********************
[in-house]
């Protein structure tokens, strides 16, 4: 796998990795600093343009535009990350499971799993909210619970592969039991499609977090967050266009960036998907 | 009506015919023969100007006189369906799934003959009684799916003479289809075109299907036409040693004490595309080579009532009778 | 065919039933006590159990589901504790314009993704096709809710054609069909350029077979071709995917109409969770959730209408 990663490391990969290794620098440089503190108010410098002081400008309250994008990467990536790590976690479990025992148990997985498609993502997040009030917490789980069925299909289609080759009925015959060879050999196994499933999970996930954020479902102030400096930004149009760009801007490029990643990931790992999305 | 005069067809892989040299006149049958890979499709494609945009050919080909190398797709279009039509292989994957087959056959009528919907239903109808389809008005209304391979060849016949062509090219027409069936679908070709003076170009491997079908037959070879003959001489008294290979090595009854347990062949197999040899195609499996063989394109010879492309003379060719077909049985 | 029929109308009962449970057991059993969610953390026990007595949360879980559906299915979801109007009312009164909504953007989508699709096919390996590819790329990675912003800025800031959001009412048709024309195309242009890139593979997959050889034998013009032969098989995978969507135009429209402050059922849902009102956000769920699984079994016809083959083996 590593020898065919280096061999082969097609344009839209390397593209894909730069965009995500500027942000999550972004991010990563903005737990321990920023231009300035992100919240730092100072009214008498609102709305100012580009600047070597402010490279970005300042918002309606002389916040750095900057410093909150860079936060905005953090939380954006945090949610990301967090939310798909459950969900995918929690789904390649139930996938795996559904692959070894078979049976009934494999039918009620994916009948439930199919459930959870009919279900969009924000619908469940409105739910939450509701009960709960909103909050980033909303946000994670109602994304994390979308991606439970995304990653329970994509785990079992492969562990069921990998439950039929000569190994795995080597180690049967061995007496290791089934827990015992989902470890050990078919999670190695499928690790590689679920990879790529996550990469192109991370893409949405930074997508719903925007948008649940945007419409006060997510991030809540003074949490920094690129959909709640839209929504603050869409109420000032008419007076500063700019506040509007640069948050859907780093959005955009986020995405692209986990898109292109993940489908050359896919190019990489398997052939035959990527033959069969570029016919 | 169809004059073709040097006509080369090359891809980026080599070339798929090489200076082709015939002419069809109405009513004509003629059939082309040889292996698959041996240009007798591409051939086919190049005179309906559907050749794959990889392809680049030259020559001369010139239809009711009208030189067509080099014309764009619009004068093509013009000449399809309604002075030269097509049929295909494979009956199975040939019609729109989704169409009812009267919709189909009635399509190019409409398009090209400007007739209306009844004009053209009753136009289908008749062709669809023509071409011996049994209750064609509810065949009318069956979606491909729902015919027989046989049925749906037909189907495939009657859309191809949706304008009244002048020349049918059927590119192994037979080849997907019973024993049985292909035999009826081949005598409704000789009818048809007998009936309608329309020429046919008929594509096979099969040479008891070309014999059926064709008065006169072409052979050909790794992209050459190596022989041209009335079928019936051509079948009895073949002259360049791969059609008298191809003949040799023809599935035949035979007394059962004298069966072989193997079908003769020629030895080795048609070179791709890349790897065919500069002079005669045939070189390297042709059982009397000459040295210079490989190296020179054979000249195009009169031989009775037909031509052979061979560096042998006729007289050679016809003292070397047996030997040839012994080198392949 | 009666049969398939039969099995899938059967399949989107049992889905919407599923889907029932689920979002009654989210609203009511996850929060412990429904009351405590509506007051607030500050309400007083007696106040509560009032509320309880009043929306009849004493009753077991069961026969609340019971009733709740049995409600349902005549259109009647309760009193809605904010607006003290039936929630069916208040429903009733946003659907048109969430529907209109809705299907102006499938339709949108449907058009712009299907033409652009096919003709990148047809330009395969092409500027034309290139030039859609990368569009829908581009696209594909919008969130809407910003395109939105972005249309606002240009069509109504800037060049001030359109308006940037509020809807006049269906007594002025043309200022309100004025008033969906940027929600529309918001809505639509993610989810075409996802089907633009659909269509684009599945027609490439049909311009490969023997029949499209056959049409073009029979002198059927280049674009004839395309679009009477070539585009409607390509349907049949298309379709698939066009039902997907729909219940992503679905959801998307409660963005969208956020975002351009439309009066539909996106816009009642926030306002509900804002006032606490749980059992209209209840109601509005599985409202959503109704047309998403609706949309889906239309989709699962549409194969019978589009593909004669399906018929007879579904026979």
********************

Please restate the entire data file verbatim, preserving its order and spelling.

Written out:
[in-house]
């Protein structure tokens, strides 16, 4: 796998990795600093343009535009990350499971799993909210619970592969039991499609977090967050266009960036998907 | 009506015919023969100007006189369906799934003959009684799916003479289809075109299907036409040693004490595309080579009532009778 | 065919039933006590159990589901504790314009993704096709809710054609069909350029077979071709995917109409969770959730209408 990663490391990969290794620098440089503190108010410098002081400008309250994008990467990536790590976690479990025992148990997985498609993502997040009030917490789980069925299909289609080759009925015959060879050999196994499933999970996930954020479902102030400096930004149009760009801007490029990643990931790992999305 | 005069067809892989040299006149049958890979499709494609945009050919080909190398797709279009039509292989994957087959056959009528919907239903109808389809008005209304391979060849016949062509090219027409069936679908070709003076170009491997079908037959070879003959001489008294290979090595009854347990062949197999040899195609499996063989394109010879492309003379060719077909049985 | 029929109308009962449970057991059993969610953390026990007595949360879980559906299915979801109007009312009164909504953007989508699709096919390996590819790329990675912003800025800031959001009412048709024309195309242009890139593979997959050889034998013009032969098989995978969507135009429209402050059922849902009102956000769920699984079994016809083959083996 590593020898065919280096061999082969097609344009839209390397593209894909730069965009995500500027942000999550972004991010990563903005737990321990920023231009300035992100919240730092100072009214008498609102709305100012580009600047070597402010490279970005300042918002309606002389916040750095900057410093909150860079936060905005953090939380954006945090949610990301967090939310798909459950969900995918929690789904390649139930996938795996559904692959070894078979049976009934494999039918009620994916009948439930199919459930959870009919279900969009924000619908469940409105739910939450509701009960709960909103909050980033909303946000994670109602994304994390979308991606439970995304990653329970994509785990079992492969562990069921990998439950039929000569190994795995080597180690049967061995007496290791089934827990015992989902470890050990078919999670190695499928690790590689679920990879790529996550990469192109991370893409949405930074997508719903925007948008649940945007419409006060997510991030809540003074949490920094690129959909709640839209929504603050869409109420000032008419007076500063700019506040509007640069948050859907780093959005955009986020995405692209986990898109292109993940489908050359896919190019990489398997052939035959990527033959069969570029016919 | 169809004059073709040097006509080369090359891809980026080599070339798929090489200076082709015939002419069809109405009513004509003629059939082309040889292996698959041996240009007798591409051939086919190049005179309906559907050749794959990889392809680049030259020559001369010139239809009711009208030189067509080099014309764009619009004068093509013009000449399809309604002075030269097509049929295909494979009956199975040939019609729109989704169409009812009267919709189909009635399509190019409409398009090209400007007739209306009844004009053209009753136009289908008749062709669809023509071409011996049994209750064609509810065949009318069956979606491909729902015919027989046989049925749906037909189907495939009657859309191809949706304008009244002048020349049918059927590119192994037979080849997907019973024993049985292909035999009826081949005598409704000789009818048809007998009936309608329309020429046919008929594509096979099969040479008891070309014999059926064709008065006169072409052979050909790794992209050459190596022989041209009335079928019936051509079948009895073949002259360049791969059609008298191809003949040799023809599935035949035979007394059962004298069966072989193997079908003769020629030895080795048609070179791709890349790897065919500069002079005669045939070189390297042709059982009397000459040295210079490989190296020179054979000249195009009169031989009775037909031509052979061979560096042998006729007289050679016809003292070397047996030997040839012994080198392949 | 009666049969398939039969099995899938059967399949989107049992889905919407599923889907029932689920979002009654989210609203009511996850929060412990429904009351405590509506007051607030500050309400007083007696106040509560009032509320309880009043929306009849004493009753077991069961026969609340019971009733709740049995409600349902005549259109009647309760009193809605904010607006003290039936929630069916208040429903009733946003659907048109969430529907209109809705299907102006499938339709949108449907058009712009299907033409652009096919003709990148047809330009395969092409500027034309290139030039859609990368569009829908581009696209594909919008969130809407910003395109939105972005249309606002240009069509109504800037060049001030359109308006940037509020809807006049269906007594002025043309200022309100004025008033969906940027929600529309918001809505639509993610989810075409996802089907633009659909269509684009599945027609490439049909311009490969023997029949499209056959049409073009029979002198059927280049674009004839395309679009009477070539585009409607390509349907049949298309379709698939066009039902997907729909219940992503679905959801998307409660963005969208956020975002351009439309009066539909996106816009009642926030306002509900804002006032606490749980059992209209209840109601509005599985409202959503109704047309998403609706949309889906239309989709699962549409194969019978589009593909004669399906018929007879579904026979």